Your Best Source of Cash: Getting Paid

Published on: 
10/18/2012
The financial health of any law firm ultimately depends on cash management. Too many firms operate like small businesses on a cash-in-hand basis, with insufficient reserves to weather a crisis or take advantage of an opportunity.

Such thinking is no longer feasible (if it ever was) in today's tight credit markets. The dilemma facing management committees and administrators is figuring out the best strategies to raise cash.

There are four traditional answers, each with plusses and minuses.

  • Capital call

    The traditional method of capital infusion for firms is a capital call from their partners. This is not the sound strategy that it used to be.

    Partners who are themselves financially thin may have to ask the bank for help in order to satisfy the call, and in return may need to get a second mortgage, pledge other assets as additional collateral or even get guarantors. Seen in that light, a partnership requirement to contribute more to the firm can be a call to action, for partners to make the firm better at its use of capital.

  • Credit line

    Law firms can have credit lines against which the firm borrows and repays at will, up to the limit; of course, banks are much more reluctant today than they were before the Great Recession to give credit to any commercial customer.

    Moreover, credit line terms and limits can fluctuate substantially.

    Banks often set formal credit line limits, such as triple the amount of monthly expenses. The bank also usually prefers that the law firm borrower be out of debt for at least 30 to 90 days each year.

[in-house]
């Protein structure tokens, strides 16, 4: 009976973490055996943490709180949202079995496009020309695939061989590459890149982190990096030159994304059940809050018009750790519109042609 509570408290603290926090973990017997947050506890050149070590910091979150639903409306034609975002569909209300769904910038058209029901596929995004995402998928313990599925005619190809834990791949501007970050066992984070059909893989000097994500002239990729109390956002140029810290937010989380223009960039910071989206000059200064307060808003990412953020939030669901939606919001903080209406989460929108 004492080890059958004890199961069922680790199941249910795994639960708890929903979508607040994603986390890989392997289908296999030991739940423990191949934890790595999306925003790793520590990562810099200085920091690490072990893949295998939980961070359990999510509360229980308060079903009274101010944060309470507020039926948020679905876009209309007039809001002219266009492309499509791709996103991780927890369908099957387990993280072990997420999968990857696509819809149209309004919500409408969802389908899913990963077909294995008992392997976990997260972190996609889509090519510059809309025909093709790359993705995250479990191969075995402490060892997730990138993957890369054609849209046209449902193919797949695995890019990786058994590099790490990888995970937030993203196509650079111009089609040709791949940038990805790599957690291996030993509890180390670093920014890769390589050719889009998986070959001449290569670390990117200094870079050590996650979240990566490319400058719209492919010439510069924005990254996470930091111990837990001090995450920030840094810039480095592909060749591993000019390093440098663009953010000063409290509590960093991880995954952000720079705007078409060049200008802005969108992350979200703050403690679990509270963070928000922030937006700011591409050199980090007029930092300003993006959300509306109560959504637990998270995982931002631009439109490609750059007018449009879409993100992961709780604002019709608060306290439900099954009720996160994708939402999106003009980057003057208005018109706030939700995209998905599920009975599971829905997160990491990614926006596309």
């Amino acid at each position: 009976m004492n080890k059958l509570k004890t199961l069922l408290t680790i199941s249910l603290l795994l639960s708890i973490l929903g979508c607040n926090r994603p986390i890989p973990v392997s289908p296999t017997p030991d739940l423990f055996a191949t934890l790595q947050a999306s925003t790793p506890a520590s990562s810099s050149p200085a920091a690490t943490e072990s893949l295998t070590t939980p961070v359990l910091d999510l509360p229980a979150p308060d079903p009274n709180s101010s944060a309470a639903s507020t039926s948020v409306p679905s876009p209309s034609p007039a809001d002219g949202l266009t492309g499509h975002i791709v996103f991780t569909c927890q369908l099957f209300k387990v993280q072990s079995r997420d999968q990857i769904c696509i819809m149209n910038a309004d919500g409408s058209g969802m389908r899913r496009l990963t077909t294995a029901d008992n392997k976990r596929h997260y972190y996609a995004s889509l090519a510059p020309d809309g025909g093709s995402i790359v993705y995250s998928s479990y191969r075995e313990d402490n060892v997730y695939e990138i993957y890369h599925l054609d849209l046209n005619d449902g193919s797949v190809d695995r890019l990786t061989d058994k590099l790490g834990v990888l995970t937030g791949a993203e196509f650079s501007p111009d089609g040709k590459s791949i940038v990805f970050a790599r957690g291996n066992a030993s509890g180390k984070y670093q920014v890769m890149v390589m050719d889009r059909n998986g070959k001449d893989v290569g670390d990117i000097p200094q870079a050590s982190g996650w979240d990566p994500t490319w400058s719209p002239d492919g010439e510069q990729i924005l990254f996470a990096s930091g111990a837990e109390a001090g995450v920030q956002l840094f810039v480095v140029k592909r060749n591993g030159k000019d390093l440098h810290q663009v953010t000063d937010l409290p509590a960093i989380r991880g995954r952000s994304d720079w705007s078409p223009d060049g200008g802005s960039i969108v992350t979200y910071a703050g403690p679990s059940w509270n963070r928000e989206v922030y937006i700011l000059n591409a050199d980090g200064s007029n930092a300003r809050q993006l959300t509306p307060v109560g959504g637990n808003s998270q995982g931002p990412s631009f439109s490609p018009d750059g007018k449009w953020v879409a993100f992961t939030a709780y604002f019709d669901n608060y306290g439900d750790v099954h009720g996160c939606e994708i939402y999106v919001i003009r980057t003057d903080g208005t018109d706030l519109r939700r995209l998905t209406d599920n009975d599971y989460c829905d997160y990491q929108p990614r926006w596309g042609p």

The firm may be able to borrow and repay at will up to the amount of the credit line maximum limit. The line of credit is reviewed regularly by the bank and extended, cut or terminated as circumstances warrant.

    Considering all of these variables, a line of credit may not be the best alternative.

  • Bank loan

    Most typical is a term loan, which can be as long as seven to 10 years for a large law firm, or three to five for a smaller one.

    In a revolving line of credit, the firm obtains a designated sum that is converted to a term loan, repayable over a period of two to five years.

    There are specialized loan transactions such as an equipment-term loan, in which the amount provided to purchase new equipment will normally be no longer than the depreciable life of a law firm's equipment — usually three to five years.

  • Collections

    I cannot emphasize too strongly that the best way for law firms to raise capital is to collect promptly the billings due to them.

    That means firms should be diligent in collection policies and should not offer discounts on fees that have been agreed upon.

    Uncollected receivables are in essence an interest-free loan to the client — a nice courtesy but an untenable policy in the current fiscal landscape — and can stay on the books while eating up considerable cash flow, not to mention partner compensation.

    Stipulating payment rates and terms in the engagement agreement and enforcing them, along with wise management policies, will assure adequate capital.

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